Campaigners for the Clerkenwell Green toilets are calling on Islington Council to preserve and open the historic underground facility
Last month, a prankster drew attention to Clerkenwell Green’s disused and hoardedup toilets in novel fashion – by putting up fake art captions. In one, it labels the hoardings top be as an artwork called Black on Green and says that rather than be an ‘eyesore’, it has become ‘part of the environment itself’.
The artist, who wishes to remain anonymous, has serious intent. “The toilets have been shut and hoarded for years,” he says. “Although I’m joking, there’s a serious point there. The other day, I heard a film crew complaining about the hoarding. It is an eyesore.”
Now veteran campaigner Ann Pembroke is also calling for the historic underground toilets to be opened. Pembroke, the founder of the Clerkenwell Green Preservation Society, wants the toilets to be restored and the hoardings removed so that they can be revealed in their historic glory.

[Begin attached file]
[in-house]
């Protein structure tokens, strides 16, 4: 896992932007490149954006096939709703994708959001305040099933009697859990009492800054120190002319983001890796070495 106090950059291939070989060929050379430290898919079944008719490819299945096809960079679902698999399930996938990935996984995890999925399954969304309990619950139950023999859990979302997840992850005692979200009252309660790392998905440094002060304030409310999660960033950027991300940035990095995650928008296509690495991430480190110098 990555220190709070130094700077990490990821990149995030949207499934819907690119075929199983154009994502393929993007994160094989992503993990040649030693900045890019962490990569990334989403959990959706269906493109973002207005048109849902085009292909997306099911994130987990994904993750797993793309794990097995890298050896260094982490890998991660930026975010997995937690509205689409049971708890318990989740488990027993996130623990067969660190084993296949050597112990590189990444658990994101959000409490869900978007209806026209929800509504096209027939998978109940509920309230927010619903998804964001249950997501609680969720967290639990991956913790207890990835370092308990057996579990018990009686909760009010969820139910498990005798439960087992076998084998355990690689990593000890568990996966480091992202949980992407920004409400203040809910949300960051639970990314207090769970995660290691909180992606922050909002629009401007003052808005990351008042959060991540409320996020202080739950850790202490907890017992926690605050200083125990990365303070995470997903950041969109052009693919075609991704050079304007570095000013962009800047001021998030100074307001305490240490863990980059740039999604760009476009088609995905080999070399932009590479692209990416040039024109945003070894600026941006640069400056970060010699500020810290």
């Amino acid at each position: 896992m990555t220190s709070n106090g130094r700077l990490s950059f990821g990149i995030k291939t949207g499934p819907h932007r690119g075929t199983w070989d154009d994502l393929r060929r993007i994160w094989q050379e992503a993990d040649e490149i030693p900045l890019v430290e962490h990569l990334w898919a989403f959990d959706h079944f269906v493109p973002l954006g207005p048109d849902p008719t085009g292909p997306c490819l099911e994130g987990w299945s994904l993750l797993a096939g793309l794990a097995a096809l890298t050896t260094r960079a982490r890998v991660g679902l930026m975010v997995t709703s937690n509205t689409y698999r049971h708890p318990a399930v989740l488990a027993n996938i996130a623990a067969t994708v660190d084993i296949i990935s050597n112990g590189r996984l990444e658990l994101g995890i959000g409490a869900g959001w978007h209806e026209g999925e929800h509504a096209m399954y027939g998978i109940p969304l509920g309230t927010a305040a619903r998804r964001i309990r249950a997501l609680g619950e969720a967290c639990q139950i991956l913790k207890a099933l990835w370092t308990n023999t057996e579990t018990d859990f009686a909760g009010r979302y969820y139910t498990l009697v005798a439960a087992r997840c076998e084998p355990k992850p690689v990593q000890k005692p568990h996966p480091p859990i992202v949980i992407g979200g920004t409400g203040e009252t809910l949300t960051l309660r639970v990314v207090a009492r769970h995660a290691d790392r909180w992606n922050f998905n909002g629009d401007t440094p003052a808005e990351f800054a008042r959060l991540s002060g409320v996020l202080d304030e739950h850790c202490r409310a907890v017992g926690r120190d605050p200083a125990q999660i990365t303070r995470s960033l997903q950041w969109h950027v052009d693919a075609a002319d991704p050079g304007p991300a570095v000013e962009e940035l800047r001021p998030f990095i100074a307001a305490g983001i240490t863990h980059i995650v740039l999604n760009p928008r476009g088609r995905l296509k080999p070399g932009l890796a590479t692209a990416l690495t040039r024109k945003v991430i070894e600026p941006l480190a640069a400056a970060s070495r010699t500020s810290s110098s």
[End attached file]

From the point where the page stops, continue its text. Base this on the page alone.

“These public lavatories were made by the designer George Jennings in the 19th century,” says Pembroke. “I’ve been shown around inside and saw brass plumbing, porcelain fittings, marble slips, Italian tessellated flooring and pine panelling.” These contents are now said to be in storage, adds Pembroke, but the wooden palisade around the site for two years, cuts off views of the 18th century Old Sessions house, now a venue. Worse, Pembroke says there was an attempt to pour cement down the Victorian tiled steps, with a view to preventing access.
It’s a shame, says Pembroke, as the Society’s approach to Islington Council has led to four new heritage-style benches placed beside the toilets. “The lavatories are historic,” she adds. “Jennings was a pioneer who also made underground public lavatories at the Hyde Park Exhibition of the 1850s.”
The toilets have long been a fixture at the Green, with the ‘liberty cap’ placed on their central post during Mayday celebrations.
Previous, the toilets had been on the market for conversion but hadn’t sold. Islington Council acknowledges that the hoardings have been in place for almost two years, and they are there for protection of the site but are “temporary”